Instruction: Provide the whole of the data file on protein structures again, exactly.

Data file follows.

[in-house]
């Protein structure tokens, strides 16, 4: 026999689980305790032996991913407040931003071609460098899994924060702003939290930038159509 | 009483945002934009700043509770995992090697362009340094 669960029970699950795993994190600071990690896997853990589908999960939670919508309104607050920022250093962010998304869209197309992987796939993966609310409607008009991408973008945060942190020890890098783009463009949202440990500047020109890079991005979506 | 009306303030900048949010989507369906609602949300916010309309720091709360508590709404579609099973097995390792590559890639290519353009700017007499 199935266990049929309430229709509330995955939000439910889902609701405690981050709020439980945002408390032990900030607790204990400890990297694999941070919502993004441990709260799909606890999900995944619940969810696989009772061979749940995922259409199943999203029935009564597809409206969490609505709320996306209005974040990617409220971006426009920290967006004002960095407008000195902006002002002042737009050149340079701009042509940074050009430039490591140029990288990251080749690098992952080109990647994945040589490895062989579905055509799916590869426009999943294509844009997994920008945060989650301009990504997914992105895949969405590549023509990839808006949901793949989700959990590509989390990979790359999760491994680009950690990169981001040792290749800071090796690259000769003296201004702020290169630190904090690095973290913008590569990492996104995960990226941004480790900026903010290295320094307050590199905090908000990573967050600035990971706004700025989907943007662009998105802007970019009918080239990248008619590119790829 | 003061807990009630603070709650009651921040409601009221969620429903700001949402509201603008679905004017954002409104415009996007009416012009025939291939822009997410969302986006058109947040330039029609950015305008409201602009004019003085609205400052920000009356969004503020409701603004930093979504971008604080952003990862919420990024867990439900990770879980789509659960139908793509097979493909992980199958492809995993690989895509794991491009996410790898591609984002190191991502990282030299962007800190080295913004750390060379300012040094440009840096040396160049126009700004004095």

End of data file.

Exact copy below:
[in-house]
């Protein structure tokens, strides 16, 4: 026999689980305790032996991913407040931003071609460098899994924060702003939290930038159509 | 009483945002934009700043509770995992090697362009340094 669960029970699950795993994190600071990690896997853990589908999960939670919508309104607050920022250093962010998304869209197309992987796939993966609310409607008009991408973008945060942190020890890098783009463009949202440990500047020109890079991005979506 | 009306303030900048949010989507369906609602949300916010309309720091709360508590709404579609099973097995390792590559890639290519353009700017007499 199935266990049929309430229709509330995955939000439910889902609701405690981050709020439980945002408390032990900030607790204990400890990297694999941070919502993004441990709260799909606890999900995944619940969810696989009772061979749940995922259409199943999203029935009564597809409206969490609505709320996306209005974040990617409220971006426009920290967006004002960095407008000195902006002002002042737009050149340079701009042509940074050009430039490591140029990288990251080749690098992952080109990647994945040589490895062989579905055509799916590869426009999943294509844009997994920008945060989650301009990504997914992105895949969405590549023509990839808006949901793949989700959990590509989390990979790359999760491994680009950690990169981001040792290749800071090796690259000769003296201004702020290169630190904090690095973290913008590569990492996104995960990226941004480790900026903010290295320094307050590199905090908000990573967050600035990971706004700025989907943007662009998105802007970019009918080239990248008619590119790829 | 003061807990009630603070709650009651921040409601009221969620429903700001949402509201603008679905004017954002409104415009996007009416012009025939291939822009997410969302986006058109947040330039029609950015305008409201602009004019003085609205400052920000009356969004503020409701603004930093979504971008604080952003990862919420990024867990439900990770879980789509659960139908793509097979493909992980199958492809995993690989895509794991491009996410790898591609984002190191991502990282030299962007800190080295913004750390060379300012040094440009840096040396160049126009700004004095």